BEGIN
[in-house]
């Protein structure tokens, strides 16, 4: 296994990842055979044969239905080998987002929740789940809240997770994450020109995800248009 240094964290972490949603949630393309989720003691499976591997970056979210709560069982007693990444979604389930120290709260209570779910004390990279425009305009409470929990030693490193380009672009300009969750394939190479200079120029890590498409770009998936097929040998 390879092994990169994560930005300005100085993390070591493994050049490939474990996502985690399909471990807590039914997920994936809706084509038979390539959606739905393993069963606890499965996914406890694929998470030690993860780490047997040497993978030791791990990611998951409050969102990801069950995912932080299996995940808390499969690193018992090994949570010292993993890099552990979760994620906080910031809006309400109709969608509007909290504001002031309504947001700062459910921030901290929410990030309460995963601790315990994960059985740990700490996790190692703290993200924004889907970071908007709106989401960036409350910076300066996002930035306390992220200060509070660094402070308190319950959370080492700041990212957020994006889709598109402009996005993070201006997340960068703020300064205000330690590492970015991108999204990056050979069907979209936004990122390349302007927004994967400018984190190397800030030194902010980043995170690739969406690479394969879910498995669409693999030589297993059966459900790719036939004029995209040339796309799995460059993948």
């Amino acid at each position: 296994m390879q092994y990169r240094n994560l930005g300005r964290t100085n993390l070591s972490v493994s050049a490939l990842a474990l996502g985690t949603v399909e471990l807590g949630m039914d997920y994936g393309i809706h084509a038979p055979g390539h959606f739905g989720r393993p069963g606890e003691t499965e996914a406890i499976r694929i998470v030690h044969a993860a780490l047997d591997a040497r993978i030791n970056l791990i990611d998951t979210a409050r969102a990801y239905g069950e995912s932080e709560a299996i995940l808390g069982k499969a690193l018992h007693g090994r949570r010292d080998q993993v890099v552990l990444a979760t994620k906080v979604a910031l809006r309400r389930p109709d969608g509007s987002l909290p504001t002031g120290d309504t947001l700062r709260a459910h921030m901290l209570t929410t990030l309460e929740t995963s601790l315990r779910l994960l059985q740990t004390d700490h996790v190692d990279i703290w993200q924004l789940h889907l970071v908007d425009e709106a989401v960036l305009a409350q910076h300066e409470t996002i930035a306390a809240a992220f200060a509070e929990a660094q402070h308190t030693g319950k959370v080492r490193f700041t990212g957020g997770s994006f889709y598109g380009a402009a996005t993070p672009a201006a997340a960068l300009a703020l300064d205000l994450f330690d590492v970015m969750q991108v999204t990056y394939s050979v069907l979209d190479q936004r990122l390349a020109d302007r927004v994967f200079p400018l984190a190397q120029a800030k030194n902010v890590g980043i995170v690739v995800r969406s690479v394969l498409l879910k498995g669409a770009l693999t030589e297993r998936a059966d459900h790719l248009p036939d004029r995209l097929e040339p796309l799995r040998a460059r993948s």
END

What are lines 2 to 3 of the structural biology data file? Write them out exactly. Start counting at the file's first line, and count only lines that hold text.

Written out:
């Protein structure tokens, strides 16, 4: 296994990842055979044969239905080998987002929740789940809240997770994450020109995800248009 240094964290972490949603949630393309989720003691499976591997970056979210709560069982007693990444979604389930120290709260209570779910004390990279425009305009409470929990030693490193380009672009300009969750394939190479200079120029890590498409770009998936097929040998 390879092994990169994560930005300005100085993390070591493994050049490939474990996502985690399909471990807590039914997920994936809706084509038979390539959606739905393993069963606890499965996914406890694929998470030690993860780490047997040497993978030791791990990611998951409050969102990801069950995912932080299996995940808390499969690193018992090994949570010292993993890099552990979760994620906080910031809006309400109709969608509007909290504001002031309504947001700062459910921030901290929410990030309460995963601790315990994960059985740990700490996790190692703290993200924004889907970071908007709106989401960036409350910076300066996002930035306390992220200060509070660094402070308190319950959370080492700041990212957020994006889709598109402009996005993070201006997340960068703020300064205000330690590492970015991108999204990056050979069907979209936004990122390349302007927004994967400018984190190397800030030194902010980043995170690739969406690479394969879910498995669409693999030589297993059966459900790719036939004029995209040339796309799995460059993948």
């Amino acid at each position: 296994m390879q092994y990169r240094n994560l930005g300005r964290t100085n993390l070591s972490v493994s050049a490939l990842a474990l996502g985690t949603v399909e471990l807590g949630m039914d997920y994936g393309i809706h084509a038979p055979g390539h959606f739905g989720r393993p069963g606890e003691t499965e996914a406890i499976r694929i998470v030690h044969a993860a780490l047997d591997a040497r993978i030791n970056l791990i990611d998951t979210a409050r969102a990801y239905g069950e995912s932080e709560a299996i995940l808390g069982k499969a690193l018992h007693g090994r949570r010292d080998q993993v890099v552990l990444a979760t994620k906080v979604a910031l809006r309400r389930p109709d969608g509007s987002l909290p504001t002031g120290d309504t947001l700062r709260a459910h921030m901290l209570t929410t990030l309460e929740t995963s601790l315990r779910l994960l059985q740990t004390d700490h996790v190692d990279i703290w993200q924004l789940h889907l970071v908007d425009e709106a989401v960036l305009a409350q910076h300066e409470t996002i930035a306390a809240a992220f200060a509070e929990a660094q402070h308190t030693g319950k959370v080492r490193f700041t990212g957020g997770s994006f889709y598109g380009a402009a996005t993070p672009a201006a997340a960068l300009a703020l300064d205000l994450f330690d590492v970015m969750q991108v999204t990056y394939s050979v069907l979209d190479q936004r990122l390349a020109d302007r927004v994967f200079p400018l984190a190397q120029a800030k030194n902010v890590g980043i995170v690739v995800r969406s690479v394969l498409l879910k498995g669409a770009l693999t030589e297993r998936a059966d459900h790719l248009p036939d004029r995209l097929e040339p796309l799995r040998a460059r993948s």